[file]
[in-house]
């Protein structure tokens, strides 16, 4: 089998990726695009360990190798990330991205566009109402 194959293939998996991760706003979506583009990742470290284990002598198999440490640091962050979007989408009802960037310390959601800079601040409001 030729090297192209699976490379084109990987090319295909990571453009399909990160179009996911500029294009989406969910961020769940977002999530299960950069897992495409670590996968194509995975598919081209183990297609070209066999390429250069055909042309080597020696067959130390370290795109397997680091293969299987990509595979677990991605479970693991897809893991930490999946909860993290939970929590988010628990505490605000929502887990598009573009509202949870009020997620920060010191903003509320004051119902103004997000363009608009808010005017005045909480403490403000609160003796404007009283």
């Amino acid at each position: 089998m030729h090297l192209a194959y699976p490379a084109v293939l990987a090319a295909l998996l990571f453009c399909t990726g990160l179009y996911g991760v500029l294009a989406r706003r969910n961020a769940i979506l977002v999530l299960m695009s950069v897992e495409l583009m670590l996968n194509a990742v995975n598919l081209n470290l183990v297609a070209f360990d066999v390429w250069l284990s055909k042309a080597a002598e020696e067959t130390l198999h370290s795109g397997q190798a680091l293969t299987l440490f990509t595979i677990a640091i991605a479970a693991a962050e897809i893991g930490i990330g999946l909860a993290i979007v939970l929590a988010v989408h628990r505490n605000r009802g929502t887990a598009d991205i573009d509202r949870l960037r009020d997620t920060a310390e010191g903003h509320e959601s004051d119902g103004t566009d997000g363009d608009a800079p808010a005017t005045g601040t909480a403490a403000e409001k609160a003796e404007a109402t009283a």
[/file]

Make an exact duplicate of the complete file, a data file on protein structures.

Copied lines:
[in-house]
């Protein structure tokens, strides 16, 4: 089998990726695009360990190798990330991205566009109402 194959293939998996991760706003979506583009990742470290284990002598198999440490640091962050979007989408009802960037310390959601800079601040409001 030729090297192209699976490379084109990987090319295909990571453009399909990160179009996911500029294009989406969910961020769940977002999530299960950069897992495409670590996968194509995975598919081209183990297609070209066999390429250069055909042309080597020696067959130390370290795109397997680091293969299987990509595979677990991605479970693991897809893991930490999946909860993290939970929590988010628990505490605000929502887990598009573009509202949870009020997620920060010191903003509320004051119902103004997000363009608009808010005017005045909480403490403000609160003796404007009283």
């Amino acid at each position: 089998m030729h090297l192209a194959y699976p490379a084109v293939l990987a090319a295909l998996l990571f453009c399909t990726g990160l179009y996911g991760v500029l294009a989406r706003r969910n961020a769940i979506l977002v999530l299960m695009s950069v897992e495409l583009m670590l996968n194509a990742v995975n598919l081209n470290l183990v297609a070209f360990d066999v390429w250069l284990s055909k042309a080597a002598e020696e067959t130390l198999h370290s795109g397997q190798a680091l293969t299987l440490f990509t595979i677990a640091i991605a479970a693991a962050e897809i893991g930490i990330g999946l909860a993290i979007v939970l929590a988010v989408h628990r505490n605000r009802g929502t887990a598009d991205i573009d509202r949870l960037r009020d997620t920060a310390e010191g903003h509320e959601s004051d119902g103004t566009d997000g363009d608009a800079p808010a005017t005045g601040t909480a403490a403000e409001k609160a003796e404007a109402t009283a």